NNUH diabetes research published in top journal

Intermittently scanned glucose monitoring technology significantly improves the management of Type 1 diabetes, according to research conducted in Norfolk and published in a prestigious health research journal.

The findings of a study conducted at the Norfolk and Norwich University Hospital and seven other Trusts across the country has been published in the New England Journal of Medicine, which makes the case for more patients to have access to continuous blood glucose monitoring technology.

A total of 156 participants took part in the Flash UK trial, which was funded by Diabetes UK, with half monitoring their own blood glucose levels with finger prick testing and half using intermittently scanned continuous glucose monitoring over a six-month period.

Continuous glucose monitoring devices are designed to largely replace the recommended four to 10 painful finger prick tests required each day for the self-management of Type 1 diabetes and have optional alarms when glucose levels become low and high.

Dr Sankalpa Neupane, Consultant in Diabetes and Endocrinology at NNUH and Honorary Senior Lecturer at the University of East Anglia, who was Principal Investigator of the trial in Norfolk, said the research showed the effectiveness and value of glucose monitoring devices.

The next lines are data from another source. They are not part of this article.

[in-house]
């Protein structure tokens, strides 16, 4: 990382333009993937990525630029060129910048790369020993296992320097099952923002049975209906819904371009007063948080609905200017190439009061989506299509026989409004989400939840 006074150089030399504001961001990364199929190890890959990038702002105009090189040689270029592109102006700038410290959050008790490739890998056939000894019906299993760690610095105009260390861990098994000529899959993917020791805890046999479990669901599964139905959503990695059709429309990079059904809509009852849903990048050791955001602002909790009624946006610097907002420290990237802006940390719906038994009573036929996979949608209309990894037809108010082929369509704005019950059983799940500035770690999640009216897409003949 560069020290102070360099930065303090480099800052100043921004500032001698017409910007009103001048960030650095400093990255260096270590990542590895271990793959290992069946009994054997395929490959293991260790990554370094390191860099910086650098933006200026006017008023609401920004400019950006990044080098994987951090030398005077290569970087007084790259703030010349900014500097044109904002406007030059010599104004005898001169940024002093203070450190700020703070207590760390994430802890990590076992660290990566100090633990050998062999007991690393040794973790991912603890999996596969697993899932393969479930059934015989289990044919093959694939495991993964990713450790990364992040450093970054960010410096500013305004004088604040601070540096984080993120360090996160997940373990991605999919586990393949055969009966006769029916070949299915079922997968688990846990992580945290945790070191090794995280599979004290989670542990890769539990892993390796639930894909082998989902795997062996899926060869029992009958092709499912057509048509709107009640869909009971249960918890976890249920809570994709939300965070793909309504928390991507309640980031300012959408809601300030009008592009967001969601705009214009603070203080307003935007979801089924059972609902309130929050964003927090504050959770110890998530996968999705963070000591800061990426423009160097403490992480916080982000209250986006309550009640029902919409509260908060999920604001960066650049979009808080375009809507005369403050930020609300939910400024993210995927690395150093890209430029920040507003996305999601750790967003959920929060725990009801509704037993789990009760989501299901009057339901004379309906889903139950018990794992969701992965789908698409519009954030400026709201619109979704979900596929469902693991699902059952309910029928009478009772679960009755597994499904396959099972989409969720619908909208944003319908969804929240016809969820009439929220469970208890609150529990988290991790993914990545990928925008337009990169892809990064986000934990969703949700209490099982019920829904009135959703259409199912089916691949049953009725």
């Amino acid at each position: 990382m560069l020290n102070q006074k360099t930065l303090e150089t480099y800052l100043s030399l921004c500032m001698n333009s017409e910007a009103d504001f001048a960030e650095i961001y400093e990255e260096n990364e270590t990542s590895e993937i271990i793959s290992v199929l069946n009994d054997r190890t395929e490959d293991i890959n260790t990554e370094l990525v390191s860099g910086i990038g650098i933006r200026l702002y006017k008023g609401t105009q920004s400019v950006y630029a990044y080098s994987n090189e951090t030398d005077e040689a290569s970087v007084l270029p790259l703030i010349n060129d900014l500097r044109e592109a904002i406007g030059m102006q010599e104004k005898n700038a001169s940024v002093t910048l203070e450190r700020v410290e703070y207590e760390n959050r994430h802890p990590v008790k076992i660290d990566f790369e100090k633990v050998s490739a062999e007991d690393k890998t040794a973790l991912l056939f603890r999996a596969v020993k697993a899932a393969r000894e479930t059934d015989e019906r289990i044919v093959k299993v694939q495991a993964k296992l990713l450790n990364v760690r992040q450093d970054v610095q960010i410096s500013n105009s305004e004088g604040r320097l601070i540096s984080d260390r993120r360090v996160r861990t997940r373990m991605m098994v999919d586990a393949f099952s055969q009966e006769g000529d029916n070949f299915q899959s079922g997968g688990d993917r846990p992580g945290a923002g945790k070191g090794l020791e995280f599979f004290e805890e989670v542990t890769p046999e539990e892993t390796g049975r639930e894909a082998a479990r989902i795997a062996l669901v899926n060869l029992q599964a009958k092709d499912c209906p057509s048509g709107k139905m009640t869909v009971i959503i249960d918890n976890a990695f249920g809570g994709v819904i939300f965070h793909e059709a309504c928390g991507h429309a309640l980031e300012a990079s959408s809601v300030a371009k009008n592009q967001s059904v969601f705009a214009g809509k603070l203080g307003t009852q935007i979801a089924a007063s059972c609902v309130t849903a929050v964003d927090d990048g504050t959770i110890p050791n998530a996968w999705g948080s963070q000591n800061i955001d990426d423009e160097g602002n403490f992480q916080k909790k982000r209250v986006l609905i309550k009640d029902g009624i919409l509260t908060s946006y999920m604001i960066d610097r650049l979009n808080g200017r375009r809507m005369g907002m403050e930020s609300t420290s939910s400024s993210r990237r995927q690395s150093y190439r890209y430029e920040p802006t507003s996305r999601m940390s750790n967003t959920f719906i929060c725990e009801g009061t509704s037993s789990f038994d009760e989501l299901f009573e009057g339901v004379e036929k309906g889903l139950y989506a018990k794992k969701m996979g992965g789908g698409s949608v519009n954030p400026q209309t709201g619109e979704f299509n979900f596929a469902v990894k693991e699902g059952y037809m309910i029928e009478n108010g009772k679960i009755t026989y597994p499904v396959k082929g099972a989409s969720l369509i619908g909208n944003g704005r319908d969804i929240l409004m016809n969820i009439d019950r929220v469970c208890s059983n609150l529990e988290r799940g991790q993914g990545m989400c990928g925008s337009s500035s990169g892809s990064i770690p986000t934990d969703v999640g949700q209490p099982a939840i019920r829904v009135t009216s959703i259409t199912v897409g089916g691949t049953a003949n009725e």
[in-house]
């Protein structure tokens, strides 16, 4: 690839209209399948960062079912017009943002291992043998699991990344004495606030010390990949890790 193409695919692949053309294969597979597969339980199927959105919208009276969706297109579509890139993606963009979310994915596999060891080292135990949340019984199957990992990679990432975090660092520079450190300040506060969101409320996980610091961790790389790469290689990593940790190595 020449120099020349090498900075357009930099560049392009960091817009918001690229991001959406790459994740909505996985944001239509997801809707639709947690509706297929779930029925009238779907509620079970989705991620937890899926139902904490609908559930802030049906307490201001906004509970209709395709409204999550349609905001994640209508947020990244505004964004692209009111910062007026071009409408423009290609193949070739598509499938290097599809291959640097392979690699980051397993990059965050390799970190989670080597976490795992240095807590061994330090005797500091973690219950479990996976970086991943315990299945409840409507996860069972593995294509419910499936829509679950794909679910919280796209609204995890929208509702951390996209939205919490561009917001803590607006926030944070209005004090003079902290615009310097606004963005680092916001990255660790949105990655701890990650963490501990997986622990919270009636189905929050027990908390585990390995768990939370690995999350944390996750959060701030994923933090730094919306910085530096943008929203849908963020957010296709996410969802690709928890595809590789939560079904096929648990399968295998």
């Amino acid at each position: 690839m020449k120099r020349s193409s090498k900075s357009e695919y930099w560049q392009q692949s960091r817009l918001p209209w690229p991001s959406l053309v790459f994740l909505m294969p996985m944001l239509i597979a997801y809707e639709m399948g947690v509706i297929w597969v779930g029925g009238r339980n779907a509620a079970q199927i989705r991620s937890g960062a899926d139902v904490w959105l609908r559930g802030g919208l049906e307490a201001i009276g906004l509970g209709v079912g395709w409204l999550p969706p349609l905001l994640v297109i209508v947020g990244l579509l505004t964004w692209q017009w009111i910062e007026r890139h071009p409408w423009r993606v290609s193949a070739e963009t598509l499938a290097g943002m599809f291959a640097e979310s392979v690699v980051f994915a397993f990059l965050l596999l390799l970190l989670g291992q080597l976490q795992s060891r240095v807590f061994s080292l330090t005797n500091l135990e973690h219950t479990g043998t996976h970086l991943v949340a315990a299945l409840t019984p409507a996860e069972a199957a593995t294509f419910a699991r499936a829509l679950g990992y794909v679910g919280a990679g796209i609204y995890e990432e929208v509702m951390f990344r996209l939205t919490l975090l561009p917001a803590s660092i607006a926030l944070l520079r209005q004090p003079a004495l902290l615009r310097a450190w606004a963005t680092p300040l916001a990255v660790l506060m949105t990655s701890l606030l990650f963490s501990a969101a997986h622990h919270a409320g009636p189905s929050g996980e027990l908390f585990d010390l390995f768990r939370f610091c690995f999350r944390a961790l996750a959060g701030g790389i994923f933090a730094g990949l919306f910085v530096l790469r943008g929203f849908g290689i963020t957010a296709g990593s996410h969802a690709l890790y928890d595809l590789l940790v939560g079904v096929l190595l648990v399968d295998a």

“The results of this study have shown a significant improvement in diabetes control using this technology and it is fantastic to have strong scientific evidence and evaluation to show the benefit of intermittent glucose monitoring. We are hoping this will be standard care nationally and internationally in the future.”

“These are in NICE guidelines but are currently not universal for everyone and some people have been self-funding their glucose monitors for years. Now we have scientific data, there should be no debate on the impact this has for people with Type 1 diabetes,” he said.

The published results of the trial found that the use of intermittently scanned continuous glucose monitoring with optional alarms for high and low blood glucose levels resulted in significantly better management of blood glucose levels with the decreased risk of developing diabetes-related complications.

Dr Neupane added: “This is a proud moment to have our research published in the top medical journal. This is the first randomised control trial in the world studying Flash glucose monitor in Type 1 diabetes with suboptimal diabetes control.”

For more information, visit the New England Journal of Medicine article https://www.nejm.org/doi/full/10.1056/NEJMoa2205650

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